“When I’m a therapist someday, I’m going to know exactly what to say to my clients, because I’ve been there. I am called to be a therapist,” I proclaimed enthusiastically to my grandmother. We both felt chills run down our spines, bursting with excitement for my future.
Needless to say, after years of being in therapy for my own eating disorder and studying psychology in college, I felt certain that I had made the right career choice—after all, I knew eating disorders like the back of my hand.
As if my education, experience and knowledge weren’t enough to solidify my plan of action, I became involved with teaching elementary students about the diagnosis, treatment, and prevention of eating disorders
. I was brought into the school as an “expert” on the topic and I found impressive success in reaching the eighth graders I was presenting to. The students’ parents would even contact my mother, enthusiastically sharing with her that their children were deeply moved and inspired by my presentations.
I knew early on that I had a unique gift for communicating in the field of eating disorder recovery
. This, I was sure, would provide the fundamental skills I would need to be a successful therapist.
However, as I grew older, something in my once-rock solid plan simply did not sit right with me. I felt pulled in another direction, but I had no idea what direction I was being pulled toward. I decided that the best path would be to broaden my horizons and pursue a graduate degree in social work.
I spent my last summer interning with the amazing Jenni Schaefer
, who opened a whole new world to me. With Jenni’s support and guidance, I reached thousands of readers with my message of hope — and made lasting contacts in the field I always dreamt of working in.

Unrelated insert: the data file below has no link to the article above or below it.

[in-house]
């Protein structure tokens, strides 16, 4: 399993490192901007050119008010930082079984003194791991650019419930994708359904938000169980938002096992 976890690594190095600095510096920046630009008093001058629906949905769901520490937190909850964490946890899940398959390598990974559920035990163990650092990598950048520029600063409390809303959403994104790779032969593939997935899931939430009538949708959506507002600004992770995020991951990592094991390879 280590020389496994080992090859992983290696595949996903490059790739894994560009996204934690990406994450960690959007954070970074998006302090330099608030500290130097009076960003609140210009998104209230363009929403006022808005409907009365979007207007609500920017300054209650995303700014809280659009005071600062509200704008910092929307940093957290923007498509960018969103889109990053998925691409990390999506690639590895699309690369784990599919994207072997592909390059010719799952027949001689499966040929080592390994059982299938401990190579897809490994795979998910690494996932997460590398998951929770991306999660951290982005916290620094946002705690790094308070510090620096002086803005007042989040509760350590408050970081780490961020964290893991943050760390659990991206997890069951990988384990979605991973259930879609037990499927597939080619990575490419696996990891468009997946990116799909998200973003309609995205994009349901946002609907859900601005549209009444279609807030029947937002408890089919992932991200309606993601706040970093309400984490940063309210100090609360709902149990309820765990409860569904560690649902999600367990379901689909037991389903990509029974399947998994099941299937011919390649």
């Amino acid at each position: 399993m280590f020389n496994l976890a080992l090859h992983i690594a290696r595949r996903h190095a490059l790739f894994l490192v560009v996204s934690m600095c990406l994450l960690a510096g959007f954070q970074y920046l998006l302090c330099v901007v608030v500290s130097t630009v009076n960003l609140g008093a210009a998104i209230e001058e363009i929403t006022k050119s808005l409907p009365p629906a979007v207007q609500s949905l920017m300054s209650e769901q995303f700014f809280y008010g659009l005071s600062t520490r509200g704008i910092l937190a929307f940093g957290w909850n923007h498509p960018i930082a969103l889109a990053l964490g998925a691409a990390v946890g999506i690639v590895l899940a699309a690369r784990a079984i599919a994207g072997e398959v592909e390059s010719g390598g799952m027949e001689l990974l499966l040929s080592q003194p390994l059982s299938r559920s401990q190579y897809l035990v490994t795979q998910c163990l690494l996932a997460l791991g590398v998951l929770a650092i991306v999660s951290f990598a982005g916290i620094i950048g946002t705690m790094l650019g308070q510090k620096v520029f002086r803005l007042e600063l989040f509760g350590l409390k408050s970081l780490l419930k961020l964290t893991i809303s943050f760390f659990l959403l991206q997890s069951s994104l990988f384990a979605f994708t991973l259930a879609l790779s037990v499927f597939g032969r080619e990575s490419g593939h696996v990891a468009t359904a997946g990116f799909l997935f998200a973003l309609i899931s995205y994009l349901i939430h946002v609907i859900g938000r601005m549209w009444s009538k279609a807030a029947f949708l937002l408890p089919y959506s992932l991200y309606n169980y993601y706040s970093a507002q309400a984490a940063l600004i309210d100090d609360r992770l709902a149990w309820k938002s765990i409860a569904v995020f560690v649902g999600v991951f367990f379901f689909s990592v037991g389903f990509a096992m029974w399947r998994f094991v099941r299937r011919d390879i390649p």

Yet, something inside me still felt “off”.
Eventually, I took some time off from blogging and networking and sat with my discomfort. I thought, “Ok, brain, tell me where I’m supposed to go. I’ll be anything and I’ll do anything; just give me some clarity”. However, my brain did not have the answers.
Next, I opened my heart in prayer and relied on meditation and reflection, allowing the promise of possibility to energize me. I was fully ready to embrace change, and once I had freed my mind from rigidity, I got my answer:
I would become a lawyer.
How does one go from believing she was called to be a therapist to pursuing a law degree? The answer is simple: my end goal is still the same.
I still have strong intentions to make a lasting difference in the field of eating disorders. I yearn to work to help widen access to insurance benefits for adults and children seeking eating disorder treatment
— and I yearn to advocate for the rights of those battling mental illnesses of any kind.
As I pursue this next step, I will continue using my public speaking talents to educate people of all ages about the dangers of eating disorders
and, better yet, the beautiful hope of recovery. Each skill that I so carefully developed prior to this life-changing decision will accompany me in my career as a lawyer.
I believe that every experience I’ve had in this field will shape me into an incredibly effective lawyer who actively contributes to the field of eating disorder recovery and mental health awareness.
Change is a beautiful thing because it is about balance. With change, you gain many things, and you still keep the important pieces from your past.
At the end of the day, it doesn’t matter if I am a lawyer, a therapist, or any other profession. I am true to myself and I stick to my values, regardless of where life takes me. Most importantly, I have accepted the change I wished to see, and I have found peace.
I am sharing my story because everybody faces change at some point in their lives (especially during recovery) and I hope to be a beacon of hope that change doesn’t have to be scary. Change can be daunting, but you can be fearless. If, and when, change comes your way, accept it — truly accept
the change you wish to see in your life. You may be amazed by the blessings that come with venturing down a new path.
Tara DeAngelis writes, “I am an eating disorder recovery blogger and mental health advocate. I write about recovery because it allows my battle with anorexia to come full circle — I began as a girl battling her ED and morphed into a voice of hope for many seeking their own recoveries!”